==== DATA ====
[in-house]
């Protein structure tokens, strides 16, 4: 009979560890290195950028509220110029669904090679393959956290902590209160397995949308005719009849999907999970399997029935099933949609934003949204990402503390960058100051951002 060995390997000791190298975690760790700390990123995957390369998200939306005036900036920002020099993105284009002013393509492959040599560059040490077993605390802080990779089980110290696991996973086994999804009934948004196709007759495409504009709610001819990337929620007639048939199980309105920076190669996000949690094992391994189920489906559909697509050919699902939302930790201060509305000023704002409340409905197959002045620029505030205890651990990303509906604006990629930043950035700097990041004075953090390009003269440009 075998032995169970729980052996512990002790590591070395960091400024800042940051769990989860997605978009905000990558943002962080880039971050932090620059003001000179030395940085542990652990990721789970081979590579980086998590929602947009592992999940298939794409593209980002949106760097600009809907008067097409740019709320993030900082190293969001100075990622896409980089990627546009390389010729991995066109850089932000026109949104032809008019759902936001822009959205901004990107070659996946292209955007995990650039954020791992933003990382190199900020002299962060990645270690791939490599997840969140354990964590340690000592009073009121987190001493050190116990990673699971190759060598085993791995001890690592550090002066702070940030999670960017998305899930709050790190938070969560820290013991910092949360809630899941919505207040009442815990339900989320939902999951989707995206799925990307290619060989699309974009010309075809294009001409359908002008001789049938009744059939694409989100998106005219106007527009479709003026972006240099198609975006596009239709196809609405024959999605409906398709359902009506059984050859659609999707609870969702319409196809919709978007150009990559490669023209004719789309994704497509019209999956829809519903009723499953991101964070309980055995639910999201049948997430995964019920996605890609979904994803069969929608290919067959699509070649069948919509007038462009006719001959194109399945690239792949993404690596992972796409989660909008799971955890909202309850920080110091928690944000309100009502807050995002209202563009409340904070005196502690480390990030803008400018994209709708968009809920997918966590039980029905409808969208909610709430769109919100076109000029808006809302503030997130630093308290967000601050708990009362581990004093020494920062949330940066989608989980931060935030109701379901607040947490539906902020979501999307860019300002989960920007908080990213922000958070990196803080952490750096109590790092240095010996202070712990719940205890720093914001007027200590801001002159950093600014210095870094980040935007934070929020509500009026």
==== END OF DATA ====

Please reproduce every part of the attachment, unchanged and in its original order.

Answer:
[in-house]
């Protein structure tokens, strides 16, 4: 009979560890290195950028509220110029669904090679393959956290902590209160397995949308005719009849999907999970399997029935099933949609934003949204990402503390960058100051951002 060995390997000791190298975690760790700390990123995957390369998200939306005036900036920002020099993105284009002013393509492959040599560059040490077993605390802080990779089980110290696991996973086994999804009934948004196709007759495409504009709610001819990337929620007639048939199980309105920076190669996000949690094992391994189920489906559909697509050919699902939302930790201060509305000023704002409340409905197959002045620029505030205890651990990303509906604006990629930043950035700097990041004075953090390009003269440009 075998032995169970729980052996512990002790590591070395960091400024800042940051769990989860997605978009905000990558943002962080880039971050932090620059003001000179030395940085542990652990990721789970081979590579980086998590929602947009592992999940298939794409593209980002949106760097600009809907008067097409740019709320993030900082190293969001100075990622896409980089990627546009390389010729991995066109850089932000026109949104032809008019759902936001822009959205901004990107070659996946292209955007995990650039954020791992933003990382190199900020002299962060990645270690791939490599997840969140354990964590340690000592009073009121987190001493050190116990990673699971190759060598085993791995001890690592550090002066702070940030999670960017998305899930709050790190938070969560820290013991910092949360809630899941919505207040009442815990339900989320939902999951989707995206799925990307290619060989699309974009010309075809294009001409359908002008001789049938009744059939694409989100998106005219106007527009479709003026972006240099198609975006596009239709196809609405024959999605409906398709359902009506059984050859659609999707609870969702319409196809919709978007150009990559490669023209004719789309994704497509019209999956829809519903009723499953991101964070309980055995639910999201049948997430995964019920996605890609979904994803069969929608290919067959699509070649069948919509007038462009006719001959194109399945690239792949993404690596992972796409989660909008799971955890909202309850920080110091928690944000309100009502807050995002209202563009409340904070005196502690480390990030803008400018994209709708968009809920997918966590039980029905409808969208909610709430769109919100076109000029808006809302503030997130630093308290967000601050708990009362581990004093020494920062949330940066989608989980931060935030109701379901607040947490539906902020979501999307860019300002989960920007908080990213922000958070990196803080952490750096109590790092240095010996202070712990719940205890720093914001007027200590801001002159950093600014210095870094980040935007934070929020509500009026």